Wine #8: Napa Valley Old Vines from Fife Vineyards
Simple and somewhat nondescript but still comfortable, this wine is from old vines. Good for mindless quaffing on an open-air patio. A lover wearing nothing but flannel pajamas.

Wine #9: Napa Valley from Ravenswood Winery
Although this wine didn’t open as much as many of us had expected, it was “no wimpy wine.” Brawny and well structured, a few people found a hint of cream soda. This one is a somewhat reticent lover but definitely well built lover – perhaps even a redhead. (Note: these guys have a really fun website and a terrific sense of humour. Here’s an excerpt: At Ravenswood, there’s no pinkie raising, Brie eating, wine spitting wimpiness. Oh no. At the home of No Wimpy Wines, you’ll get to taste mind blowing zinfandel, witty conversation with our behind-the-bar staff and, if you so choose, private or group tours of the winery aka Zinfomania Central.)

Wine #10: Napa Valley from Rutherford Ranch
Controversy swirled around this wine as it became clear there was an almost unbelievable amount of bottle variation between each of the three that were poured. Some felt theirs was corked, others said “no, it’s just the style.” Was it a Madame wearing pancake make up and a feather boa or a great lover who hadn’t showered for a week? Few could agree.

Tuesday, February 05, 2008

Ponderings on Points, Amarones, and Arias

I have been traveling back and forth across the country for the last two weeks and have been working long days for months. In between flights and endless delays in airport waiting lounges, I try to make study time for my WSET exam coming up all too soon in a few days. After a grueling, four-city tour, tonight I feel justified in picking something special to celebrate a clean desk and being home. A bottle of Amarone is definitely appropriate. The bottle I decide on is an Amarone Negar 1961. Yes the vintage is right, 1961.

It was a great year for Italian wine in 1961 – rain and sun in perfect balance. John Kennedy was president of the USA. The Berlin Wall was under construction. Maria Callas was 38 and at the height of her career. Sophia Loren was starring in El Cid, and I was all of nine years old.

The label is a little worn and torn. The fill level looks promising – still mid neck – although there is a little sediment. The cork seems to be okay – solid and removes easily without crumbling. Should I decant and risk adding too much air? I pour a glass to see what has happened to this 40-something wine.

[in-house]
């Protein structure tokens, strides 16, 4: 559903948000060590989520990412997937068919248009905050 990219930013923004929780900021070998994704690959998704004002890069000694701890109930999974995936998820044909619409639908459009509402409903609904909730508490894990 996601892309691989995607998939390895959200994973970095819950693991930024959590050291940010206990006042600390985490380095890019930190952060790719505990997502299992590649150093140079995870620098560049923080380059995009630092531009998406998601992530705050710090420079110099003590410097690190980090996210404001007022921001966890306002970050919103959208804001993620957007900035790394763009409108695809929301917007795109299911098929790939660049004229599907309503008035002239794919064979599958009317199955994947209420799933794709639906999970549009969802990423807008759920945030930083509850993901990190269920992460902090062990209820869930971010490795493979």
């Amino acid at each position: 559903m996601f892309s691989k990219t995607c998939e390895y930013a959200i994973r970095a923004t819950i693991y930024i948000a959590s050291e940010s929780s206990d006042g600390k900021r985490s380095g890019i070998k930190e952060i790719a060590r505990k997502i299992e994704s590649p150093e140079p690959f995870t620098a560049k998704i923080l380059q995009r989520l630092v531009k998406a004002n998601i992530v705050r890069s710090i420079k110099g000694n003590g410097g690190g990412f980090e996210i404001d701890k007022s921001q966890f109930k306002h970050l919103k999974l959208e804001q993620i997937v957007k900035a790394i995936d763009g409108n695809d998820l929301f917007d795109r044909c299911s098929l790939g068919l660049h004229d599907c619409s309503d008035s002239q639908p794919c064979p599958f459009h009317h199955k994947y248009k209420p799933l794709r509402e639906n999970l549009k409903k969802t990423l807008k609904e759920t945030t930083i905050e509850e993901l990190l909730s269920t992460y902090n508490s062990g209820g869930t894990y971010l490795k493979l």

The color is amazing – dark red, with a little orange and brick red on the rim. The nose is equally remarkable – still lots of fruit left on the nose, black cherry with truffle, and a little sherry oxidization odors in the background. A few swirls of the glass and the oxidative aromas disappear.

The taste and finish on this wine is surprising, still full of black cherry, truffles, and forest floor with a finish that lasts for minutes. The tannins are like silk, and there are not enough descriptors to describe the mouth feel and full body. The acidity must be holding this wine together.

Now, there is a caveat to this story. We both love Amarone, so there is a built in basis here. But points and ratings have no relevance to this wine. It is, quite simply, a great wine. It is like the Callas aria playing on the stereo – powerful yet filled with grace and finesse. It is an Amarone at its heights. Yes, 1961 was a good vintage year for Italian wines. I am going to lay down some bottles for the future.


This Amarone is a perfect example of why Frank and I both hate the point system. Is this a 98 or only a 97 point wine? After all, how do you define the difference of a single point? Or has this venerable liquid actually achieved the enviable position of 100 points despite its initial hint of oxidation? It is only two additional points after all.

And if we were to rate it as a 98, would that make it comparable to the 2004 Cabernet Blend IX Estate from that received a 98 point nod from Robert Parker? Hmmm, let’s see. A three-year old blend of 59% Cabernet Sauvignon, 22% Merlot, 13% Cabernet Franc, and 6% Petit Verdot from Napa Valley versus an Italian Amarone with almost half a century of love, care, and passion in its provenance. Somehow, the comparison just doesn’t work – although I suppose one day, some scientist, somewhere in the world, will come up with a formula that proves you can actually make a meaningful comparison between apples and snow peas.

(Photos of Maria Callas and Sophia Loren are both dated 1960, only a year before this wine was produced.)